2. He named the problem. He analyzed it. He questioned the issues and was curious about the findings. It was clear that he would look into this issue further. He will not just assume that the bad news is the truth.

3. He ended his conversation by saying, “Either way, we will figure it out.”

Resilient people have an innate sense that things will work out. They understand that bad news isn’t the only news, and that a bad day is one day. It doesn’t translate into a bad life or even a bad week.

Can you find that capacity in yourself? If not, how could you acquire that skill?

Those who hope in the Lord will renew their strength. They will soar on wings like eagles; they will run and not grow weary, they will walk and not be faint. Isaiah 40:31 NIV

Resiliency Limits

Resiliency is not a universally helpful concept.  Perseverance is not always our best move.  Some objectives are not realistic and should be ditched as goals.  Sometimes resiliency means being realistic and giving up.  I do not like saying this, but it is true.

In my lifetime I have had a couple of humongous disappointments.  Both of which are totally predictable based on how I see the world.  I love collaboration and community building in a world that often prefers to compare and compete.  I idealize the notion that if we all work together our outcomes will immediately improve because a bunch of heads thinking, feeling and doing together is better than a solo operator any day of the week.

However.  This has blinded me to the fact that this is not everyone’s reality.  In both of my most life-altering disappointments I can see how my eagerness to collaborate over-rode my instincts about my collaborators.  I hung in too long in the relationships when I should have acknowledged that my goals were completely NOT the goals of others.  This does not make others bad and me good or vice versa; it means we are different.  It is only a problem when one or the other of us (me in this case) expects someone to be someone they are not.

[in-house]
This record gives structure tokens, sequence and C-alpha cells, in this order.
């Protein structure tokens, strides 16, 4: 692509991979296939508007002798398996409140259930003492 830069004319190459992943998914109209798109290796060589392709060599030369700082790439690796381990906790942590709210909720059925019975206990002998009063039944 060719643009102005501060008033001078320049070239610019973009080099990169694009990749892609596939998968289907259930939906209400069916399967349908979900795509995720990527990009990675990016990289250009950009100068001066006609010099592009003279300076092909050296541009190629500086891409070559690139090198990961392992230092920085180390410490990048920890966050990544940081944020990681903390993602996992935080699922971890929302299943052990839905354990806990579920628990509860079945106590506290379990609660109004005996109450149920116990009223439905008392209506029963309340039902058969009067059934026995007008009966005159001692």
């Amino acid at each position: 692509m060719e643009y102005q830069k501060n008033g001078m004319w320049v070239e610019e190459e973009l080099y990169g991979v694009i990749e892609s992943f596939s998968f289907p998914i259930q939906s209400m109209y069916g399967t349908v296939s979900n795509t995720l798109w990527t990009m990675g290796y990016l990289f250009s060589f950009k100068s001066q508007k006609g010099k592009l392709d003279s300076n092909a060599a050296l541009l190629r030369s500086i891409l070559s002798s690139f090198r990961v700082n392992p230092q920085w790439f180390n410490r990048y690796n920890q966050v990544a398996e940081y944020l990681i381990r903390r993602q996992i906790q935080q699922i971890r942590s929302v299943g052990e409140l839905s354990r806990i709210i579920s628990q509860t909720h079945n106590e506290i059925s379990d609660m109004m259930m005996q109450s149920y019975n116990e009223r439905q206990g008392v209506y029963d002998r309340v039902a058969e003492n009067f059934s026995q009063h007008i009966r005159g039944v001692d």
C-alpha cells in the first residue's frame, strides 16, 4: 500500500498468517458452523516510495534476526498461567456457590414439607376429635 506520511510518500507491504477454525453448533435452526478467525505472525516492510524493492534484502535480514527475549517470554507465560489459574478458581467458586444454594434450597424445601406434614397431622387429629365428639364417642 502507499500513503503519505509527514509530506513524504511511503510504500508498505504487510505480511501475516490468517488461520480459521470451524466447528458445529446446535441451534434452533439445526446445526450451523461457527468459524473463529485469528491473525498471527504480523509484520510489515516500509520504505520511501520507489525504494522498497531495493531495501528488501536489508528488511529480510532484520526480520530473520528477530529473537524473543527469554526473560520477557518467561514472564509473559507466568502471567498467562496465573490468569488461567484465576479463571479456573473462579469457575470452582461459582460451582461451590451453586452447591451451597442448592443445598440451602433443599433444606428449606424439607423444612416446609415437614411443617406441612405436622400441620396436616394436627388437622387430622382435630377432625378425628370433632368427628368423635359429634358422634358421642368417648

I was wrong.  I unconsciously asked others to play by my rules.  I pushed.  I pulled.  I moved away from my own core value of collaboration and tried to control the situation.  This is all on me.  It cost me and others who love me a lot of time, energy, and angst.  

Today, I am more cautious about this collaboration mindset.  I do not just assume that if you say you want to play nice in the sandbox that I need to go out and get us a bigger box and more sand.  I am learning that resiliency has limits.  These limits are naturally occurring if we pay attention to all 11 skill sets associated with resiliency.  If I had paid more attention to self-care, and less attention to this inclination to build a bigger sandbox, then I would not have experienced the heartbreak I did.  BUT I also would not have learned what I learned either - so you see?  

We end up back at resilience - with limits.  Because learning from our mistakes is what?  Resilient behavior!!